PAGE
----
Date of Award


Degree Type


Degree Name

Master of Arts (MA)


Music Criticism


Christina Baade




With its almost exclusive focus on the economics of the music industry, the early-21st century debate over digital music piracy has obscured other vital areas of study in the relationship between popular music and the Internet. This thesis addresses some of these neglected areas, specifically issues of agency, representation, discipline, and authority; it examines each of these in relationship to the formation and maintenance different online music communities. I argue that contemporary online trends related to music promotion, consumption, and criticism are, in fact, part of a much larger socio-cultural re-envisioning of the relationships between artists and audiences, artists and the music industry, and among audience members themselves. The relationship between music and the Internet is not only subversive on the level of economics.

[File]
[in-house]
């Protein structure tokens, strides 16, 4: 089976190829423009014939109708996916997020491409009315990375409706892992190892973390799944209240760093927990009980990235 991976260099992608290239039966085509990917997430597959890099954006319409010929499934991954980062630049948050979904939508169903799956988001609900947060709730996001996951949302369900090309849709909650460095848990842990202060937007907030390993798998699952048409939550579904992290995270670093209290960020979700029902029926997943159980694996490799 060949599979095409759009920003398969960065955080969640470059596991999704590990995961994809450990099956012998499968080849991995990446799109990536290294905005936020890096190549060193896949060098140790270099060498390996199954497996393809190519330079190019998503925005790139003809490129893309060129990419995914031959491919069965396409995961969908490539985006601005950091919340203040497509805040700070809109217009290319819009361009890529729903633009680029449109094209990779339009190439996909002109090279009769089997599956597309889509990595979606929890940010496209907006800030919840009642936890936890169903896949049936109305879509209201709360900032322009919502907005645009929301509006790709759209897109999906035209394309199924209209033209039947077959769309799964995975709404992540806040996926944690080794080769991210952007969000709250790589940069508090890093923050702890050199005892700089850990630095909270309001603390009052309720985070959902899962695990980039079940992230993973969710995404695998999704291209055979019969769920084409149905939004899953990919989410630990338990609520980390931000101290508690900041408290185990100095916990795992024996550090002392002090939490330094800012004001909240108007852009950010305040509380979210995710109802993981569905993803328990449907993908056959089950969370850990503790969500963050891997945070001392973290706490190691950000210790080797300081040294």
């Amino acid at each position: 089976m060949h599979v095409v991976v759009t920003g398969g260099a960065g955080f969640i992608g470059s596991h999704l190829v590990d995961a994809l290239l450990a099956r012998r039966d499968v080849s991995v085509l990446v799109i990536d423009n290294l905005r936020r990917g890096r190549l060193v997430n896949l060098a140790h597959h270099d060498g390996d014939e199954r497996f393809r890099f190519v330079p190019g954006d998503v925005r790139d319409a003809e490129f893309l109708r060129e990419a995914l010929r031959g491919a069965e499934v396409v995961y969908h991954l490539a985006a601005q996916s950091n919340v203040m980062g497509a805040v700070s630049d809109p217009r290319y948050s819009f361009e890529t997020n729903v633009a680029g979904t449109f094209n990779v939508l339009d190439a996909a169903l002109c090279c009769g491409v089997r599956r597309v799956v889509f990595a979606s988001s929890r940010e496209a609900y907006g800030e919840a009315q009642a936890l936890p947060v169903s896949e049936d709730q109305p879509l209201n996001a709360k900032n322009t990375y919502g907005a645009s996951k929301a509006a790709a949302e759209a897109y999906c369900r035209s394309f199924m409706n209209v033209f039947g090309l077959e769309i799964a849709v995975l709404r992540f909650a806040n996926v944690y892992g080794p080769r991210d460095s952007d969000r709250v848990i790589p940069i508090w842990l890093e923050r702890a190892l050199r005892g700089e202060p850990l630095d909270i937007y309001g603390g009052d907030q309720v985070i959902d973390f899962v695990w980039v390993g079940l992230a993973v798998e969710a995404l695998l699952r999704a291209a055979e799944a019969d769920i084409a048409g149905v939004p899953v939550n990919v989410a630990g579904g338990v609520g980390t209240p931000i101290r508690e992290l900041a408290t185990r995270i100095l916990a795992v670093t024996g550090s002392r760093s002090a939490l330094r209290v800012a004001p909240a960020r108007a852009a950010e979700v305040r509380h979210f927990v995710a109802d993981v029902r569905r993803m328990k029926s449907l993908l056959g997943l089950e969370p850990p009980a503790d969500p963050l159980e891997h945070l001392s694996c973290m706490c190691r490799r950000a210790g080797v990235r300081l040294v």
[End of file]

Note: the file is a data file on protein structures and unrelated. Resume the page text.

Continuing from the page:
I examine these issues in three key areas. Independent women's music commnunities challenge patriarchal authority in the music industry as they use online discussion forums and web sites to advance their own careers. The tension that exists between the traditional for-profit music industry and the developing ethic of sharing in the filesharing community creates the conditions whereby we can imagine alternative ways that music can circulate in culture. "Citizen media," such as blogs and "open source" encyclopaedias, allows for those who otherwise had no avenue for presenting their thoughts and ideas to engage in public discourse. Traditional understandings of authority and expertise are subject to revision as new ways of assessing authority develop for online sources. This is also evident in the struggles of "old-media" groups in reconciling their established publishing and editorial practices with emergent online practices.

This thesis foregrounds the work of individuals by drawing extensively from interviews, personal blogs, and online discussion forums. In this way, the monolithic "grand narratives" of the Internet, such as the filesharing "battle" or the democratic potential of online discourse, are shown to be the product of many individual subjectivities, each of whom contribute to authoring the online environment.

McMaster University Library

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